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Armistice day 2018: 100 years of forgetting

MyFrenchLife™ – MyFrenchLife.org – Armistice day 2018 – 100 years of forgetting

Hands up who knows who Franz Ferdinand Carl Ludwig Joseph Maria was? Mmm… Not many. OK, what if you were told that his title was Archduke of Austria-Este? Are some of you still in the dark? Well, here’s the answer: it was his assassination just over one hundred years ago that triggered the First World War.

WW1: unravelling the truth

MyFrenchLife™ – MyFrenchLife.org – Armistice day 2018 – 100 years of forgettingMost historians agree that the reasons the world went to war are very difficult to unravel. But there is no doubt that it was the Archduke’s murder that initially sent the globe into the abyss.

Between 1914 and 1918, the governments of several countries in the British Empire and the Central Powers in European and the Middle East succeeded in getting millions of their soldiers and civilians killed.

In Australia, Federal law prevented Australians from being conscripted for overseas military service. But a rising sense of nationalism and skilfully developed propaganda induced thousands of Aussies to sign up at the outbreak of war. They were sent to places they’d never heard of. Megiddo. Amiens. Picardy. Mesopotamia. Ypres. Sinai. Azerbaijan. Gallipoli.

Their mission?

To travel to the other side of the world to “kill the enemies of the King”. Although some of them may have heard of the Archduke France Ferdinand, it is most unlikely that many would have known who he was or how he’d sparked the hostilities.

Four long years until armistice

MyFrenchLife™ – MyFrenchLife.org – Armistice day 2018 – 100 years of forgetting

The equivalent of a world-wide killing machine went to work immediately. And the grinding bloodletting ploughed on and on for four long years. Insidious new weapons were used, including flame throwers and gas. Huge battles with little or no strategic value claimed millions of lives. At Verdun alone, the fighting lasted for just over 300 days and resulted in over 700,000 French and German casualties.

Eventually the countries involved ground themselves down and wore themselves out. The war coffers were empty. Hostilities reached a stalemate. There was talk of mutiny and insurrection amongst the troops. All they wanted to do was go home.

Then the Russians bowed out to attend to their own civil war. Would the tide turn? Fortunately for the Allies, no. At the moment critique, just like in an old cowboy movie, the US Cavalry rode to the rescue. The United States contributed vast amounts of greenbacks to the war effort. By 1917 ten thousand US troops were arriving on the Western Front every day. Over four million American military personnel were mobilised to support the Allied cause. More than enough, most historians agree, to tip the balance in favour of the Allies.

The Central Powers blinked first. The German Supreme Army Command advised the Kaiser that the military situation facing Germany was hopeless. The white flag was waved. President Wilson got involved. The Kaiser resigned and the Armistice was announced.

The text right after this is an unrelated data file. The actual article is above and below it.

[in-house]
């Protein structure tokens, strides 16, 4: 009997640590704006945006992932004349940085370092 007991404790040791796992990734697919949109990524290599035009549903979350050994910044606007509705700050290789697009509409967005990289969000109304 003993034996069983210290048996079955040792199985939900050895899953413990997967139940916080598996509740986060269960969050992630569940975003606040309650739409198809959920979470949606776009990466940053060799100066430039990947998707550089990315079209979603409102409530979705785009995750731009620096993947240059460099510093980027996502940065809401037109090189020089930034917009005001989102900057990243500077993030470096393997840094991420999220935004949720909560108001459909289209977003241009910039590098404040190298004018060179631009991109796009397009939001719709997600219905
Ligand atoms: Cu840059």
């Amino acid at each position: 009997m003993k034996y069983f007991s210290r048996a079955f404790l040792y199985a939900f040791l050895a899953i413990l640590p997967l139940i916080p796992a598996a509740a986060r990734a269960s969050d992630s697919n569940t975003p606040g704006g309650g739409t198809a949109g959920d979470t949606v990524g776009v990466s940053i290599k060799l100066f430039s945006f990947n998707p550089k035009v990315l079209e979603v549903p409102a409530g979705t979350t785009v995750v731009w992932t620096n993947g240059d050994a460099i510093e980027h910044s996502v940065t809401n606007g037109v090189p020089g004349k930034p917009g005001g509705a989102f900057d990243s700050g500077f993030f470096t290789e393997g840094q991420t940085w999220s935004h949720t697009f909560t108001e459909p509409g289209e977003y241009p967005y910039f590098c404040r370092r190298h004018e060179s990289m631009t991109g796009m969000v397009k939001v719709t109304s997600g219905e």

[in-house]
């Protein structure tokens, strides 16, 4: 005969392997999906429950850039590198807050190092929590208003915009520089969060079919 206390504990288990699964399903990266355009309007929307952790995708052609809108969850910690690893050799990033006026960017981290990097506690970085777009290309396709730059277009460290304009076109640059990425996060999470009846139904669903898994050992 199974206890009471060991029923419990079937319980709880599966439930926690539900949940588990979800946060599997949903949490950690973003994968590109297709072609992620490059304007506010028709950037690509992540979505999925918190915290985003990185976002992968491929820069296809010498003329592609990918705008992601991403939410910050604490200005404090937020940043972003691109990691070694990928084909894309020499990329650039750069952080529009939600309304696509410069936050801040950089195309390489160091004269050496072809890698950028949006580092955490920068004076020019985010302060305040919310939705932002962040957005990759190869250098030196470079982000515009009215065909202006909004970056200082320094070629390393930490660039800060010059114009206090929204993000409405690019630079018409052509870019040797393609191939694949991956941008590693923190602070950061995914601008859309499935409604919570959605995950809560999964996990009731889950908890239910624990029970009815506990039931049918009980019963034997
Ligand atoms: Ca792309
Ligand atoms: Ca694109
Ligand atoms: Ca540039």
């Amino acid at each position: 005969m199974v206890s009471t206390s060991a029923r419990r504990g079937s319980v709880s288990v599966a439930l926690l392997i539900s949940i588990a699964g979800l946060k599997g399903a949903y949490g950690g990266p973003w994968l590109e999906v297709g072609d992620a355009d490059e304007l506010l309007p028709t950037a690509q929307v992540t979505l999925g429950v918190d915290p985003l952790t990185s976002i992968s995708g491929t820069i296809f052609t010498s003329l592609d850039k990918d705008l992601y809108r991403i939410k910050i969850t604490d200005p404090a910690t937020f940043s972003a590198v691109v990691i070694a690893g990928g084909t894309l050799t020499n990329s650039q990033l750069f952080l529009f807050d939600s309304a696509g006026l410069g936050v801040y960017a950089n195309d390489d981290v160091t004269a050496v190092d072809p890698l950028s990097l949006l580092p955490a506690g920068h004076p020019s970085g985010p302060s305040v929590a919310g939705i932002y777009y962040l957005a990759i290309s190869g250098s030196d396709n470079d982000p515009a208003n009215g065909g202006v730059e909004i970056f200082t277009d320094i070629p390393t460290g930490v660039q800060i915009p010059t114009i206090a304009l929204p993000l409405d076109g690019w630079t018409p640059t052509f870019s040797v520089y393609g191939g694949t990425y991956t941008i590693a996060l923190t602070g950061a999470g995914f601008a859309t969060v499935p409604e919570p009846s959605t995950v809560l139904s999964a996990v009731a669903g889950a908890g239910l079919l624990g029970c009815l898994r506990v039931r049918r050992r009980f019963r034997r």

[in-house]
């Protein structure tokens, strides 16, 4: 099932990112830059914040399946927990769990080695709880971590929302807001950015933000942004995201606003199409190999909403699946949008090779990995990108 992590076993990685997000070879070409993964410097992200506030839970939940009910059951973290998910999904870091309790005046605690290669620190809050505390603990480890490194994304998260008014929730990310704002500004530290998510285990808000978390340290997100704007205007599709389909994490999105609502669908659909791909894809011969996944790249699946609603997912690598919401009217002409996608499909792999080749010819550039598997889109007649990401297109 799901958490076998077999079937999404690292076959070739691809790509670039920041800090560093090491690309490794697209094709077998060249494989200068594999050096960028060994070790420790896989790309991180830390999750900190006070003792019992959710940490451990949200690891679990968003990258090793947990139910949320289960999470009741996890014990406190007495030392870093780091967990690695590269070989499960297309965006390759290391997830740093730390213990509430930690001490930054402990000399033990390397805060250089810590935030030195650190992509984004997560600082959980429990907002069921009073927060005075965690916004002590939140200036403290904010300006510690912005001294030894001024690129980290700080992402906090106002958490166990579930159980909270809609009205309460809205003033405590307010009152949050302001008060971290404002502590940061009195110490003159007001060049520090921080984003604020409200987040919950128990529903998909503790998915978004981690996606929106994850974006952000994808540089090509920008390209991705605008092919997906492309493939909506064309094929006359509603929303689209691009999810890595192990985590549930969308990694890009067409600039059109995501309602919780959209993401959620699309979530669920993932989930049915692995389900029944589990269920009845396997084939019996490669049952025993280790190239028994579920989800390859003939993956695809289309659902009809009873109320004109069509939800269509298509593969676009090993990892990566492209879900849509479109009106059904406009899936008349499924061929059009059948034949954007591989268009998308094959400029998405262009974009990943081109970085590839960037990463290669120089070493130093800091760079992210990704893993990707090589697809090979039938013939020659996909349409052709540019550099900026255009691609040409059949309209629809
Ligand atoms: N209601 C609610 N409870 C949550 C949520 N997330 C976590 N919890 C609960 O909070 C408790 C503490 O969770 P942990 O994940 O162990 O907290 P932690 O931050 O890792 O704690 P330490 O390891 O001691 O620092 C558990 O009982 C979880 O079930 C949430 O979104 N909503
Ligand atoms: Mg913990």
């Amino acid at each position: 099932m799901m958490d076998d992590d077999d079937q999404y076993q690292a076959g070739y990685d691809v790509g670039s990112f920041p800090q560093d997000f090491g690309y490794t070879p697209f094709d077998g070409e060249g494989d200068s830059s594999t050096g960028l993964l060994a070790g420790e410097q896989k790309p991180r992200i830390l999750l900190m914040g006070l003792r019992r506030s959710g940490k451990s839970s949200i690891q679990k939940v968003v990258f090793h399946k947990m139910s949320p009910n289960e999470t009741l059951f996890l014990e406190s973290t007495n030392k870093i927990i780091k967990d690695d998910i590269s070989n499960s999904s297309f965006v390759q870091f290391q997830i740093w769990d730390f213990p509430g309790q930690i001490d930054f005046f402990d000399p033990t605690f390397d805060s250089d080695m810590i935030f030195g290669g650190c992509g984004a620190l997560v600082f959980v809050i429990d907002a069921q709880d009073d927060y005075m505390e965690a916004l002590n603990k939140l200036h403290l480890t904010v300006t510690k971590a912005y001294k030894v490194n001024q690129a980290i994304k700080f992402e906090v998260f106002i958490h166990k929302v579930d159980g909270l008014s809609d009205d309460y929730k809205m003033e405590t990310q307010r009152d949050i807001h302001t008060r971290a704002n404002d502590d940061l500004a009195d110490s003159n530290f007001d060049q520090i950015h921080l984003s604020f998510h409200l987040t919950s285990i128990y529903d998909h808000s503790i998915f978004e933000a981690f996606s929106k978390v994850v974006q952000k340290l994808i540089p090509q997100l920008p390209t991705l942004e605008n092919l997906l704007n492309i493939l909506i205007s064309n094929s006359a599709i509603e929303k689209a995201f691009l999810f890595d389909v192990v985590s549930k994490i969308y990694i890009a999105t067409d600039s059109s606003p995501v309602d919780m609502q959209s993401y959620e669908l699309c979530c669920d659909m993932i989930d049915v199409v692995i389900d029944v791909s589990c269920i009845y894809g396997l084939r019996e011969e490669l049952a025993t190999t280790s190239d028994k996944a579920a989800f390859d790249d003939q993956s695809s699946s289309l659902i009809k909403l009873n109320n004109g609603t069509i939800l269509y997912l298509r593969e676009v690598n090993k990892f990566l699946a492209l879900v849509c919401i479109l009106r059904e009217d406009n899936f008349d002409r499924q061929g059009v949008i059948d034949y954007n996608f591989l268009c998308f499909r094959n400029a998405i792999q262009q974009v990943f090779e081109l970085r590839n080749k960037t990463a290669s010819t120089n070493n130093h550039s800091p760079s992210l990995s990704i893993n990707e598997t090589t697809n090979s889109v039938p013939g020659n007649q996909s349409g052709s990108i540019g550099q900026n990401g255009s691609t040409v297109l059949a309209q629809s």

Armistice day: celebrations cut short

The Daily Mirror recorded the spontaneous celebrations in London on the evening of 11 November 1918.

“Bells burst forth into joyful chimes, maroons were exploded, bands paraded the streets followed by cheering crowds of soldiers and civilians and London generally gave itself up wholeheartedly to rejoicing.”

The “War to End Wars” had just ended.

MyFrenchLife™ – MyFrenchLife.org – Armistice day 2018 – 100 years of forgetting

But this was a blatant lie—and the Treaty of Versailles an abject failure. The ink was hardly dry on the peace documents and they were at it again. The French started work on the Maginot line in 1930 by which time the Germans had effectively torn up the Versailles Treaty.

The world was preparing for another war.

And World War Two casualties dwarfed those of the First World War. The total civilian and military deaths between 1939 and 1945 are estimated to be over eighty-million.

The Korean war followed soon afterwards.

And not long after that a host of others. Vietnam, the Balkans, Afghanistan, Iraq, Yemen, and many, many others.

The list goes on and on, and researching the full catalogue is both depressing and debilitating.

Lest we forget

Kipling’s plea not to forget past sacrifices is inscribed on war memorials all over the world. The phrase has been uttered millions of times at remembrance ceremonies for over a hundred years.

But it’s been totally ignored.

MyFrenchLife™ – MyFrenchLife.org – Armistice day 2018 – 100 years of forgetting

And finally a reminder message from Monsieur le President, Emmanuel Macron who speaks of the “Forum de Paris sur la Paix : rendez-vous le 11 novembre 2018.”

“Division, nationalism, clinging to identity…current events provide proof each day: peace is in danger. To preserve it, join us in Paris on 11 November 2018.”

 

It seems we all have very short memories—and we can’t even remember not to forget.

 


Have we been ignoring the message of Armistice Day, that WW1 was ‘a war to end all wars’? Share your thoughts and reflections in the comment box below.


Image credits
1. The Last Post, via Australian War Memorial
2. Members of the 45th battalion, by Frank Hurley via Wikipedia
3. Weapons for liberty, via Wikipedia
4. Armistice day celebrations in London, via Wikipedia
5. ANZAC day dawn service, by Gnangarra via Wikipedia
6. Forum de Paris sur la Paix by Emmanuel Macron via YouTube

 



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